My Therasauna Review Summary:
Pros & Cons Of The Therasauna Ceramic Infrared Sauna
- I love the hot spots of the ceramic heaters. Some people don’t like this because it can get uncomfortable and you have to move around, but I like the intensity.
- The Therasauna does deliver a deep penetrating sweat from the rear, and something about it just feels “right.” I can’t quantify this scientifically, since it measures similar using all of my go-to tools, but I want to love this sauna I really do.
- Poor build quality I would say is the number one thing that stops me from recommending this sauna to people. If you don’t have tools like I do, and aren’t handy, it would have been a total cluster fuck for someone else to deal with cutting the radio housing on this sauna (all because the factory forgot to make a cut), and fixing the broken roof upon arrival. Let me put it this way… if I were to recommend this sauna, and a reader bought it and this happened to them, they would be pissed at me.
- Preheat time is simply way, too, loooooong. Heating it up is slow going, and I’m in Florida… so it’s not like it’s in some cold winter basement, and we’re fighting the ambient temperatures here. It literally takes over an hour to get to 140 F.
- I hate the tinted glass. This is a personal pet peeve of mine, but the lighting in this sauna downright sucks, and when you add the tinted glass, it’s nothing but doom and gloom inside. The light flickering from day one, is just another reason why I think the build quality is shit on this sauna.
Buy It Or Not?
In short, I wouldn’t buy it again.
Like I keep saying, part of me wants to love this sauna. I like the heaters. I hate the build quality. I dislike the fact that there is no frontal infrared exposure. I find myself turning around in the sauna at times, both to relieve my back from the semi-directional heat, and to get a little more on the front. Long term, this just isn’t practical.
For me to recommend this sauna, they would have to fix several things starting with the loose ends on the build quality. Broken pieces on delivery is unacceptable quality control for people spending over $3k. The stereo hiss absolutely must be fixed, since I won’t even use the sauna without unplugging it. And the heater configuration or power supply would need to be improved to lower the preheat time, and provide some type of frontal IR coverage.
Therasauna EMF Levels
While there is some discrepancy on what is an acceptable EMF level in the sauna world these days, you never know who is totally full of shit peddling fear marketing, and who is truly reporting factual information.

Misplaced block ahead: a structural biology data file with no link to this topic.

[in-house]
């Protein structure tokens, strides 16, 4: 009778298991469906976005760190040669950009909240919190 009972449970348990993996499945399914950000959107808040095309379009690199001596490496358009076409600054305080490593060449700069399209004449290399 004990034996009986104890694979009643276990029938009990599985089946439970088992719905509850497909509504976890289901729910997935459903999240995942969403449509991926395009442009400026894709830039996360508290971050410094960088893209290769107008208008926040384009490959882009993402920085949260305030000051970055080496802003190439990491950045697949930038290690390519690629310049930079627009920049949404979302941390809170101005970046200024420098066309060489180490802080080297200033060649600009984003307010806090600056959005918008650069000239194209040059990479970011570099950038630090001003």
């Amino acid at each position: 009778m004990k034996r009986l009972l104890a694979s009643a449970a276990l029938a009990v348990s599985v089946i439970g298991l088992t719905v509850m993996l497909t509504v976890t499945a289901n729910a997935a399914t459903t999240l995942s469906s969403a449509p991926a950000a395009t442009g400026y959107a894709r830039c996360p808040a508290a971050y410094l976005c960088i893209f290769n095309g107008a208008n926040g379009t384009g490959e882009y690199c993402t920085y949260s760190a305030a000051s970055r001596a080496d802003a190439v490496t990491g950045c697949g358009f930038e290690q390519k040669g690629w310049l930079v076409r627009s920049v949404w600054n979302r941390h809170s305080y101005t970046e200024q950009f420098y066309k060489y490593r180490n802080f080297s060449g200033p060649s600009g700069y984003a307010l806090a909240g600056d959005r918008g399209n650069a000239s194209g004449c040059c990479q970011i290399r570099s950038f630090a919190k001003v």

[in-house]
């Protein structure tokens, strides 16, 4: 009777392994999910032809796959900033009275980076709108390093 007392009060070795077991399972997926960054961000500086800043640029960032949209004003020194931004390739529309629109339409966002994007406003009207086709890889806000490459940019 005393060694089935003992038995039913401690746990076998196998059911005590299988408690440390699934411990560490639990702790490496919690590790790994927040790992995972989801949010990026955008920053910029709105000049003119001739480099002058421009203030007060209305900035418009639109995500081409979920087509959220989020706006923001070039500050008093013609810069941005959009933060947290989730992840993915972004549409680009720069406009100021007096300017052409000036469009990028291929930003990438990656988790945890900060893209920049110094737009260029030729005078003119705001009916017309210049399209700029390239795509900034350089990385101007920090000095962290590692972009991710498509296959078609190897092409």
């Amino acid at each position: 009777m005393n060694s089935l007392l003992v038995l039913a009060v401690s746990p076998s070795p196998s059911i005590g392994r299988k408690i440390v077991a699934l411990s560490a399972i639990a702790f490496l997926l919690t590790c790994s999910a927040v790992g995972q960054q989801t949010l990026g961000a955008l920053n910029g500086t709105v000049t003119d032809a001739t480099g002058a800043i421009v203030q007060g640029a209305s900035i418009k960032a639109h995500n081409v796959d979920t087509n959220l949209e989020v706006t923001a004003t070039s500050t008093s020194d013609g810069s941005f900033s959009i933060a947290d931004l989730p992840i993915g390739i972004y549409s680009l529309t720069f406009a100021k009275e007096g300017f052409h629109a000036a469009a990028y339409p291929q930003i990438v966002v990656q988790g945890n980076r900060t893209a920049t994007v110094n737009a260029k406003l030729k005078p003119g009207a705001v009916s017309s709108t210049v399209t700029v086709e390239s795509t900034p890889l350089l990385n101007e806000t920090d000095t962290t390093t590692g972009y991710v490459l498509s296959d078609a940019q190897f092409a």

In my opinion, the Thersasauna EMF levels aren’t terrible, but the magnetic fields are a bit higher than I’d like to see at the backrest. I do love what they’ve done with mitigating the electric fields, but the ceramic heaters are notorious for having high magnetic fields if they’re not mitigated at all. There is a SOLID 10 – 12 milligauss magnetic field right at the backrest, which isn’t going away. As for RF levels, I didn’t even bother to test the stereo for RF, since I couldn’t use the sauna with the receiver plugged in… the god awful hissing noise drove me nuts, so I just unplugged it permanently. (I have to factor this into my opinion of this sauna too, because many people would be really pissed if they just spent a few thousand dollars on a sauna, and couldn’t use the radio with meditation music or what have you…)
I still think the benefits of this particular sauna, outweigh the emf readings I got when testing it fully. All these people running around with Trifield meters saying it’s super high EMF, really have no idea what they’re talking about. The forums and sauna facebook groups are perpetuating this nonsense, and no one is being educated on how Trifield meters are influenced by dirty electricity and foreign fields that have absolutely nothing to do with the sauna’s emissions. This is leading to reviews of the Therasauna and other name brand sauna videos floating around the internet that have no barometer of legitimacy whatsoever.
When you throw a triple axis gaussmeter on it, and double check it with single axis and multiple meters, the picture becomes crystal clear.
It is my opinion that the Therasauna EMF levels are not great, but they’re not awful either. If you already own one, and someone in some sauna group is trying to convince you that it’s dangerous and suggesting you get rid of it to buy a “Clearlight”, these people are full of shit and are simply leveraging fear marketing against you like they do to everyone else.
That said, I still wouldn’t buy the Therasauna if you’re in the market for a new low emf infrared sauna… not because I think the EMF levels are too high or will kill you (contrary to the bullshit you hear online), simply because I think you can get a better sauna for less money like I did.
My main complaints on the Therasauna have mostly been addressed above, but I’ll bullet point them below. You’ll see the majority of them firsthand in the review videos.
- hissing sound system whether it’s powered on or off, no difference. Had to remove it altogether
- delivered with broken roof, trim missing cuts from the factory, I had to take a saw to it to finish assembling it
- solid 11 milliguass magnetic field at the backrest, definitely not what I would consider low emf by any means
- preheat time is just too long at over an hour to get into the 130’s F
- no frontal infrared exposure
…to be continued